They walked back to the harbor, a good, solid half hour walk in a chilly breeze, but there simply weren’t too many options available yet. Only a few taxis were running around the city so far, and while there was a train scheduled to depart for Paris in the morning, air service still wasn’t an option – anywhere. The magnetic pole had re-stabilized – only now it appeared to be loitering over eastern Siberia – and the night sky was still alive with geomagnetic storms, and so for the time being the major airlines were limiting operations to very short haul overland sectors only. With almost thirty aircraft lost when the first storm hit, and with a final death toll more than twice the 9/11 tally, no airline seemed to be in a hurry to resume transoceanic operations.
They turned into the old port area and started for the quay where their boats were tied-off, with Clyde finally stopping here to shed a few unwanted pounds of salmon, but as they approached the quay Henry saw two navy blue Land Rovers idling there, just above Time Bandits.
“Well, Hell,” he sighed as he recognized the same French Navy markings he’d spotted two nights ago, “this I was not expecting.”
Taggart motioned with his head, indicating the Rovers parked ahead.
“Who are they?” Tracy said, now a little anxiously.
“The Bad Guys.”
“What? You mean, like mafia types?”
“No…worse. Naval Intelligence types.”
As they walked up a door opened and Captain Mike Lacy, USN, stepped out. Dressed regally now in navy blue sweats and a yellow ball cap, Lacy waited by the Rover while Taggart took Tracy down to Karma.
“Are you going to be okay?” she asked as he helped her aboard. “Or should I come with you?”
Henry shook his head. “No, stay here. I don’t know what they want, but I’m no threat to them now and they know it.”
She sighed. “Okay, but come get me after they leave.”
He nodded and turned to walk back up the ramp to the Rovers, but he stopped and turned to look at her again, measuring her every move as she went below, then he turned again and resumed walking up the ramp.
“So, to what do I owe the pleasure of your company, Captain?”
“They want me to make the trip up the river with you, Henry. Sorry, I know this is going to be uncomfortable, but the alternative would probably be a helluva lot worse.”
“Well, I was wondering why you left clothes in your locker…?”
“I brought along a little inducement, too. If you don’t put up too much of a stink we’ll release Anton, providing he stays with you for the time being. By the way, who’s the dame?”
“The dame? Are you kidding? You trying out for a part in Casablanca, Mike?”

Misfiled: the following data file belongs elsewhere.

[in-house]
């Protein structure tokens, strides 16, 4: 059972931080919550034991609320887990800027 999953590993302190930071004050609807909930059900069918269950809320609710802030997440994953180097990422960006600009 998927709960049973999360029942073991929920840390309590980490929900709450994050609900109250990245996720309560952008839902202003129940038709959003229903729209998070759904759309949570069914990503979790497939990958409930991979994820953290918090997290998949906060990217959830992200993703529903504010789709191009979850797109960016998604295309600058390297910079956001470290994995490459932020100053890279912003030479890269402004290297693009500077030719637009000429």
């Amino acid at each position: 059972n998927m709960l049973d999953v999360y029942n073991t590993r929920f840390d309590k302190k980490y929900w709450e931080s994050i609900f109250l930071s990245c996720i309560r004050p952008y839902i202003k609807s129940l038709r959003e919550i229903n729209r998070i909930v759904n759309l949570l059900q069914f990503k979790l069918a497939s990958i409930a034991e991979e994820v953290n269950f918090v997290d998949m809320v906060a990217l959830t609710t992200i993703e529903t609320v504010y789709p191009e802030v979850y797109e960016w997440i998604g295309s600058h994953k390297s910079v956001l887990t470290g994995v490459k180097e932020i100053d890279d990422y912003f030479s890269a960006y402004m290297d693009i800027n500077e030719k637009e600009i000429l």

“Who is she, Henry?”
“Why don’t you tell me?”
Lacy shrugged. “She’s not on our radar, Henry.”
“She a psychiatrist from California, left the US in April, came over by way of the Azores.”
“Uh-huh. You know her?”
“I do now,” Taggart said, grinning salaciously.
“You dog…I shoulda guessed.”
Lacy walked over to the other Rover and knocked on the glass, motioning to whomever that it was okay to come out.
Anton stepped out into the night, and even in the shadows Henry could tell his face was heavily bruised, and he walked over favoring his right leg.
“That’s just great, Lacy. What the fuck did you do that for?”
“Some Air Force intel guy did it before we could stop him. Apparently he was pissed off about the F-15 Anton waxed.”
“War…the gift that keeps on giving,” Henry sighed. “Like things weren’t bad enough already.”
“Look, Henry, Anton asked for political asylum and the French are willing to go along with that – provided you keep him off the streets.”
“That’s not a problem, Mike. I told Anton he was welcome to stay with me as long as he wants, and that still applies…”
“Henry, again, he has to stay with you…”
“Genry,” Anton grimaced, “they afraid I spy. I stay. I make no problem here.” Taggart held out his right hand and Anton took it, but then the Russian pulled Henry into a tight hug.
“Good to have you back with us, shipmate,” Taggart whispered.
“Good be back, my friend.”
“I’ll help you down.”
“No. Better I do alone, Genry. That way bastards get no satisfaction.”
“Fine by me.”
“Want I should take Clyde?”
“No, just be careful…the ramp is a little slippery.”
Henry watched the aviator limp over to the handrail before he turned to face Lacy, then he would up a haymaker and let it fly, his fist catching the captain off-guard and knocking him to the ground.
And when all the doors on both Land Rovers flew open, and as the heavily armed intel types raced to take him down – Taggart simply smiled.
© 2020 adrian leverkühn | abw | this is a work of fiction, pure and simple; the next element will drop as soon as the muse cooperates.
Oh, just one more thought. Oh, have you watched Pixar’s Soul yet?